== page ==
The Interdisciplinary Research and Education Fund (INREF) and the Knowledge Base (KB) Programme on Food Security and Valuing Water, both part of Wageningen University & Research (WUR), jointly organised an international science-policy event in support of the Sustainable Development Goals (SDGs).
Looking back on day 1
While awe-ing the new dialogue centre ‘Omnia’ at Wageningen Campus the 100+plus participants of WIFI came to business. The science policy interface was the central topic on the first day of the event. Prof Dirk-Jan Koch, chief Science Officer of the ministry underlined the importance of a good interface. Challenges like differences in language, time-scales, and instruments were all discussed. Some success stories on science policy were shared in the publication ‘crossing borders’ which Prof Arthur Mol presented. The publication shares 10 years of experience from 17 INREF programmes.
In a panel with representatives from government, industry, civil society, science and youth views on the best way forward were exchanged, whereby the panellists stressed the importance of longer term collaborations, building trust and a joint language, for sustained change. A first copy of the book ‘A journey into the world’s food systems in search of losses, waste and ways to solve them’ was presented to Casper Holl, representative of the Ministry of Agriculture, Nature and Food Quality.
At the day’s closure Prof Anita Hardon added a view from the funders perspective, which also underlined the need for more flexible and longer-term funding, but also more clarity on what is realistic to expect in terms of impact of science. In the end we can conclude that there is no silver bullet; effective science-policy interface requires time and investment from all stakeholders, to build trust, to build relations, and to strengthen collaboration.
Looking back on day 2
The second day took another angle and aimed to deepen the insights of effective approaches of inter- and transdisciplinary research and education. It is not easy for disciplinary trained researchers to conduct inter- let alone transdisciplinary research, as Prof Wouter Hendriks explained by examples from the worlds of sport and IT. (Lack of) mutual understanding and intrinsic motivation are just a few of the challenges. Prof Lindiwe Sibanda (University of Pretoria) stressed the importance of involving and building local capacity, African history has a rich base to source from for sustainable solutions for their current problems. Prof Laurette Dubé (McGill University) presented the concept of convergence innovation. During the parallel sessions experiences were exchanged from various programmes, ranging from how to manage interdisciplinary research at organisational level, to how to integrate scientific and non-scientific knowledge, to how to effectively engage with stakeholders. Two members of the International Association of students in Agricultural and related Sciences (IAAS) provided feedback to the participants. It became clear that inter and transdisciplinary has an important role to play in tackling the complex challenges and wicked problems we face. The discussion also showed there is some ground to be covered in managing inter- and transdisciplinary research and equipping the next generation of researchers with the right skills and tools. It is key that sciences reaches out to social actors (including policy) to tackle the problems.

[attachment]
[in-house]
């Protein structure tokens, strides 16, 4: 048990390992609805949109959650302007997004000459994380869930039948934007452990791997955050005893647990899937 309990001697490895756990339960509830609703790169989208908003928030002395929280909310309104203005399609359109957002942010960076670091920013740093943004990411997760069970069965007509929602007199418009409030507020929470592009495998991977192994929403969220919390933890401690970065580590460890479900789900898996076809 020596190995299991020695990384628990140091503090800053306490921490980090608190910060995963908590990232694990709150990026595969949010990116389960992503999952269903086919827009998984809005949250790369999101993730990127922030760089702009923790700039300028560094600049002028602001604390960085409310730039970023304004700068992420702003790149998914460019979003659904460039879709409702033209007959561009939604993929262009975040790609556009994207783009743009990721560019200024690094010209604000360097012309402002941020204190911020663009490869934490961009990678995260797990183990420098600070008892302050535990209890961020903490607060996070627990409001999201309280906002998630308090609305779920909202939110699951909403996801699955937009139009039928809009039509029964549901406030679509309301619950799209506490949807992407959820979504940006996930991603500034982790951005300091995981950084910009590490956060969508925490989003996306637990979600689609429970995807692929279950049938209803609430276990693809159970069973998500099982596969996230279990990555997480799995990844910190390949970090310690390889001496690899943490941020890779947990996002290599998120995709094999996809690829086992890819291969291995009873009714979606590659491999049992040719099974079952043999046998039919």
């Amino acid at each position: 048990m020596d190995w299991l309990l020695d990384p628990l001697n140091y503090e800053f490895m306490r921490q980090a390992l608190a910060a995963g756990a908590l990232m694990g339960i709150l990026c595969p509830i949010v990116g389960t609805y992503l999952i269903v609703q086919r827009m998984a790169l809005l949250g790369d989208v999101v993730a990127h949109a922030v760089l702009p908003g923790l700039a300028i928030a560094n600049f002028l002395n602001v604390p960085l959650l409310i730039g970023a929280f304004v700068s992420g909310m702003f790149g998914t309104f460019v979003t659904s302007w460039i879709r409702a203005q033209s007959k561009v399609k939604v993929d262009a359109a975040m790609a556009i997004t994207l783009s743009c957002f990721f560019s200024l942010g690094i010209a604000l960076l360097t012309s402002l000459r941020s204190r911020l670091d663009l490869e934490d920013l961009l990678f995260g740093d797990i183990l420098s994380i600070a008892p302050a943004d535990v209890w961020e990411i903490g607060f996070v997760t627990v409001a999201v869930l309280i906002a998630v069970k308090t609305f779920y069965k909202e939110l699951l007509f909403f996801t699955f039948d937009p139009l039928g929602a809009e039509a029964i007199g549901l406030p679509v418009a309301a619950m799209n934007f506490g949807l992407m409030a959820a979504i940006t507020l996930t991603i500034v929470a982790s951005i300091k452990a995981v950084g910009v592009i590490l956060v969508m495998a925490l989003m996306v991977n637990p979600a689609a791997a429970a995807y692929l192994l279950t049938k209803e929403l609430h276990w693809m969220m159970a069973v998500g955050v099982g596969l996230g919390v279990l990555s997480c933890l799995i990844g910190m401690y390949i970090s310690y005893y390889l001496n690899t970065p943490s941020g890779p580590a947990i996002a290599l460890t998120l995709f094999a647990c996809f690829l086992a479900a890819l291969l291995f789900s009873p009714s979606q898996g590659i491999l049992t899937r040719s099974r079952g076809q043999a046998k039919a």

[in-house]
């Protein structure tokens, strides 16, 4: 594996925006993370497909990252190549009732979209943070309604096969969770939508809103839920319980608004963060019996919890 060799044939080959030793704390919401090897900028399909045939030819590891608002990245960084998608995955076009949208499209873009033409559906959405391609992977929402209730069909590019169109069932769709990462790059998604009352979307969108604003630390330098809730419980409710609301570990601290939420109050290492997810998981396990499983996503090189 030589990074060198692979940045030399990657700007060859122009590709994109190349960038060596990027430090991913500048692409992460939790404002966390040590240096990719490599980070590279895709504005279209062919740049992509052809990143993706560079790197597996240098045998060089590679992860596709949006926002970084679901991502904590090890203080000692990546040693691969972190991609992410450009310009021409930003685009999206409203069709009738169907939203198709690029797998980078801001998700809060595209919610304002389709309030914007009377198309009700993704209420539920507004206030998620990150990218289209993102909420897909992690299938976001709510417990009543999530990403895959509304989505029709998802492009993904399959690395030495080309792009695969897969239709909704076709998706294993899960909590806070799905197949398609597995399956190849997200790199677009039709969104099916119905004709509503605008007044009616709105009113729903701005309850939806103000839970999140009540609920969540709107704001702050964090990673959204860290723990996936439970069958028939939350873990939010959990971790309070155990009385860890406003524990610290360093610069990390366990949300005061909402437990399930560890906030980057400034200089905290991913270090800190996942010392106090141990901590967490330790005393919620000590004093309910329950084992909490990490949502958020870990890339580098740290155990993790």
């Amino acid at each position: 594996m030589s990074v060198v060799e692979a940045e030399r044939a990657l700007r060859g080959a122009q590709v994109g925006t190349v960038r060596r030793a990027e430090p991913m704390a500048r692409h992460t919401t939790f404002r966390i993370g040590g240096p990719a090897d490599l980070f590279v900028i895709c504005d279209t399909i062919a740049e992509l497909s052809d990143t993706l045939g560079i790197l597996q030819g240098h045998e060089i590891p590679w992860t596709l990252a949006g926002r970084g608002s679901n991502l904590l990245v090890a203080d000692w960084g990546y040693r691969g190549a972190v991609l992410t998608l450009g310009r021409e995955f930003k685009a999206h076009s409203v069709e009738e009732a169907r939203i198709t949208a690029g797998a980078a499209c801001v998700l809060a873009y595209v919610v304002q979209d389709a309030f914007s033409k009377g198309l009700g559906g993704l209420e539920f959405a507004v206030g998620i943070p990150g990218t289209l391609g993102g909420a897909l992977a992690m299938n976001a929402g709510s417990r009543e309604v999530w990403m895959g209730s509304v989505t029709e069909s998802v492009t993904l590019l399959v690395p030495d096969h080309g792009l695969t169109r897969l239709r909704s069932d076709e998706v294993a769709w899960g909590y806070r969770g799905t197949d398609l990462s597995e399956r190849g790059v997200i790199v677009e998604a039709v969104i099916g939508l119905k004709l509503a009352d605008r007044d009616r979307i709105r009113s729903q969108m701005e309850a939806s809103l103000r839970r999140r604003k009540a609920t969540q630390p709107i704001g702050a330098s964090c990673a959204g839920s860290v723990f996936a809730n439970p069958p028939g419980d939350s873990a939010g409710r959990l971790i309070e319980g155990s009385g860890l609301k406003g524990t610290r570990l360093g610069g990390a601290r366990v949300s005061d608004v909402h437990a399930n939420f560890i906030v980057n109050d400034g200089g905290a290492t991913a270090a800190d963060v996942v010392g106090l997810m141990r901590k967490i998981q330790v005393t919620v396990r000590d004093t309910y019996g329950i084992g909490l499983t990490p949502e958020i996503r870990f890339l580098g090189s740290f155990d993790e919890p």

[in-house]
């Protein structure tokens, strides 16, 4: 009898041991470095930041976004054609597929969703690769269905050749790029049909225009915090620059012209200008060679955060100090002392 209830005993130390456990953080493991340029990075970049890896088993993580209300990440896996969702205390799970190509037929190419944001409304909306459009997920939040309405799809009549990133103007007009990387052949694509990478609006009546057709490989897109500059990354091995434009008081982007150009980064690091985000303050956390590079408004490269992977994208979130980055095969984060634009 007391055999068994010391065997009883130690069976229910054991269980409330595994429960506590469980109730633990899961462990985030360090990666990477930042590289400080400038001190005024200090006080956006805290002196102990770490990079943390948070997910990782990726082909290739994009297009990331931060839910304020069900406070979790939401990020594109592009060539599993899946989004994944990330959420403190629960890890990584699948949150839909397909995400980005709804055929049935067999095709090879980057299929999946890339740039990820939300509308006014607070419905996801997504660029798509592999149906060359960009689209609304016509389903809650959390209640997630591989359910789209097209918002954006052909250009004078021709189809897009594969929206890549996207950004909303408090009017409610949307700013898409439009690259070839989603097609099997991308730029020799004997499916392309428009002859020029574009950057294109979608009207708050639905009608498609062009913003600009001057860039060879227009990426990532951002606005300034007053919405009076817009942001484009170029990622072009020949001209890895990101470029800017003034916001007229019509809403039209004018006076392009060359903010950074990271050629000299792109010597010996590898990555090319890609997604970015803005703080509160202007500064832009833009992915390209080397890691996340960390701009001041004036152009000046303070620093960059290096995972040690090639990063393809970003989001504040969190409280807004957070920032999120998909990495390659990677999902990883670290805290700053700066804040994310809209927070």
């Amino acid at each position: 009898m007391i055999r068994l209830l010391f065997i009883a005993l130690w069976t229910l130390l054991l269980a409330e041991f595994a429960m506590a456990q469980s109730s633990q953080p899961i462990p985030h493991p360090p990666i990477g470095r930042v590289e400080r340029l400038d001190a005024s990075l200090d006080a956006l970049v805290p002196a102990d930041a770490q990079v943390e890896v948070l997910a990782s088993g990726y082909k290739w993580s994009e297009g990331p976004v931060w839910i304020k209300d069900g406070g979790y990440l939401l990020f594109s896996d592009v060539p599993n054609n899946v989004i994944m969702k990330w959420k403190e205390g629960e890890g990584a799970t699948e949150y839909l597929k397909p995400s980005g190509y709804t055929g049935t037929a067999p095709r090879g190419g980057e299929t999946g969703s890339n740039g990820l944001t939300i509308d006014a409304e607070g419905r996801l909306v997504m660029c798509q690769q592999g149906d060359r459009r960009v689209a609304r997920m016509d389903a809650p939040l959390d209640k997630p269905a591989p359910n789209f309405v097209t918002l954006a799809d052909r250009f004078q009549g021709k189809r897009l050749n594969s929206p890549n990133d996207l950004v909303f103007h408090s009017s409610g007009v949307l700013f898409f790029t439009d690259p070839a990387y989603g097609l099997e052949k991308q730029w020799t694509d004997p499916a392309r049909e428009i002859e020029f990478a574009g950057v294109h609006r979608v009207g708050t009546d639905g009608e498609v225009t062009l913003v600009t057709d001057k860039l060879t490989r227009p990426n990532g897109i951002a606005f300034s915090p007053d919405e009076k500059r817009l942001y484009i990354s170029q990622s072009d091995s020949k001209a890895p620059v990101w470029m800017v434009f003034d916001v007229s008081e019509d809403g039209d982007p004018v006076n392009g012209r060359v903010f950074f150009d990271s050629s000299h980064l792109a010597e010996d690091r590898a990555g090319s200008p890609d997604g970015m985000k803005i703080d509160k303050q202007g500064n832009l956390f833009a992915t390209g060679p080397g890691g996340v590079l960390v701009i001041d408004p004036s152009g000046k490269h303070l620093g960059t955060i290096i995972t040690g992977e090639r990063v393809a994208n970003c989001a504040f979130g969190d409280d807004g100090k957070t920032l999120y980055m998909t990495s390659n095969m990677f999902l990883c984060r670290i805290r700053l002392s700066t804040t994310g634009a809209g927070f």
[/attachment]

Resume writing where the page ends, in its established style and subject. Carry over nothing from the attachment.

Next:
The days were experienced as a worthwhile contribution to the initiating programs. In fact, there is much enthusiasm to organize an annually recurring event on research on SDG’s. Such an event helps to facilitate the exchanges between programmes such as INREF, KB and others, to enhance science-policy interface and to stimulate inter- and transdisciplinary research.